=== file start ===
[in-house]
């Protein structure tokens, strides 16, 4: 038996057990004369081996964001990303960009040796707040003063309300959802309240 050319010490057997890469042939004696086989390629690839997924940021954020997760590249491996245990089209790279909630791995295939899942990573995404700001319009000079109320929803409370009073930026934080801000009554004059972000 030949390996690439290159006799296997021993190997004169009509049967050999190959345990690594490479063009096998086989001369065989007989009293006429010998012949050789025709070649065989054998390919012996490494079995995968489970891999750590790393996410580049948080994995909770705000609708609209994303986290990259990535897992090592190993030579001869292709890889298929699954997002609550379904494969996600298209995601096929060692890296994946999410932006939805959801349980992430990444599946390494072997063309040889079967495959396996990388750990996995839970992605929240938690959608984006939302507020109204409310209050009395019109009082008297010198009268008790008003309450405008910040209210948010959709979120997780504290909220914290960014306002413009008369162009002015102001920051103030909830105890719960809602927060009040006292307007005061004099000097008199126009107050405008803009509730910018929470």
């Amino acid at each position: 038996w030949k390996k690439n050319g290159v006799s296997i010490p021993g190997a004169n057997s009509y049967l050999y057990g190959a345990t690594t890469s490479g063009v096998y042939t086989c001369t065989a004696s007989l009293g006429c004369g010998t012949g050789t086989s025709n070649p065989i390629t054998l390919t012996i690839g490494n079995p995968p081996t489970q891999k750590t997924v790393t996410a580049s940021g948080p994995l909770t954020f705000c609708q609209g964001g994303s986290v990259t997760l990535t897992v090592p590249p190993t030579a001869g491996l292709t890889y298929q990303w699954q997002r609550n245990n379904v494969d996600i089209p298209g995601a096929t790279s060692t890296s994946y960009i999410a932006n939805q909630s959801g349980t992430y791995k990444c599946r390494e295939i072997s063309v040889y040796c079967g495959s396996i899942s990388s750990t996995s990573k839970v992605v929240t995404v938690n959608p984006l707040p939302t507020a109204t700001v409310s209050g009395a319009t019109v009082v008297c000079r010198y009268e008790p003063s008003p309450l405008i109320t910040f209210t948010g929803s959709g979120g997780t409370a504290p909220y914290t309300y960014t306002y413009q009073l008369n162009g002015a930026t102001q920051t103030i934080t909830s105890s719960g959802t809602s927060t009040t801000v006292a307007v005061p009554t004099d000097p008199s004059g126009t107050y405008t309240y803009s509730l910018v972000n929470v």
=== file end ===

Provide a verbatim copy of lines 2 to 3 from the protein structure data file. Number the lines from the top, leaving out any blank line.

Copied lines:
């Protein structure tokens, strides 16, 4: 038996057990004369081996964001990303960009040796707040003063309300959802309240 050319010490057997890469042939004696086989390629690839997924940021954020997760590249491996245990089209790279909630791995295939899942990573995404700001319009000079109320929803409370009073930026934080801000009554004059972000 030949390996690439290159006799296997021993190997004169009509049967050999190959345990690594490479063009096998086989001369065989007989009293006429010998012949050789025709070649065989054998390919012996490494079995995968489970891999750590790393996410580049948080994995909770705000609708609209994303986290990259990535897992090592190993030579001869292709890889298929699954997002609550379904494969996600298209995601096929060692890296994946999410932006939805959801349980992430990444599946390494072997063309040889079967495959396996990388750990996995839970992605929240938690959608984006939302507020109204409310209050009395019109009082008297010198009268008790008003309450405008910040209210948010959709979120997780504290909220914290960014306002413009008369162009002015102001920051103030909830105890719960809602927060009040006292307007005061004099000097008199126009107050405008803009509730910018929470």
């Amino acid at each position: 038996w030949k390996k690439n050319g290159v006799s296997i010490p021993g190997a004169n057997s009509y049967l050999y057990g190959a345990t690594t890469s490479g063009v096998y042939t086989c001369t065989a004696s007989l009293g006429c004369g010998t012949g050789t086989s025709n070649p065989i390629t054998l390919t012996i690839g490494n079995p995968p081996t489970q891999k750590t997924v790393t996410a580049s940021g948080p994995l909770t954020f705000c609708q609209g964001g994303s986290v990259t997760l990535t897992v090592p590249p190993t030579a001869g491996l292709t890889y298929q990303w699954q997002r609550n245990n379904v494969d996600i089209p298209g995601a096929t790279s060692t890296s994946y960009i999410a932006n939805q909630s959801g349980t992430y791995k990444c599946r390494e295939i072997s063309v040889y040796c079967g495959s396996i899942s990388s750990t996995s990573k839970v992605v929240t995404v938690n959608p984006l707040p939302t507020a109204t700001v409310s209050g009395a319009t019109v009082v008297c000079r010198y009268e008790p003063s008003p309450l405008i109320t910040f209210t948010g929803s959709g979120g997780t409370a504290p909220y914290t309300y960014t306002y413009q009073l008369n162009g002015a930026t102001q920051t103030i934080t909830s105890s719960g959802t809602s927060t009040t801000v006292a307007v005061p009554t004099d000097p008199s004059g126009t107050y405008t309240y803009s509730l910018v972000n929470v």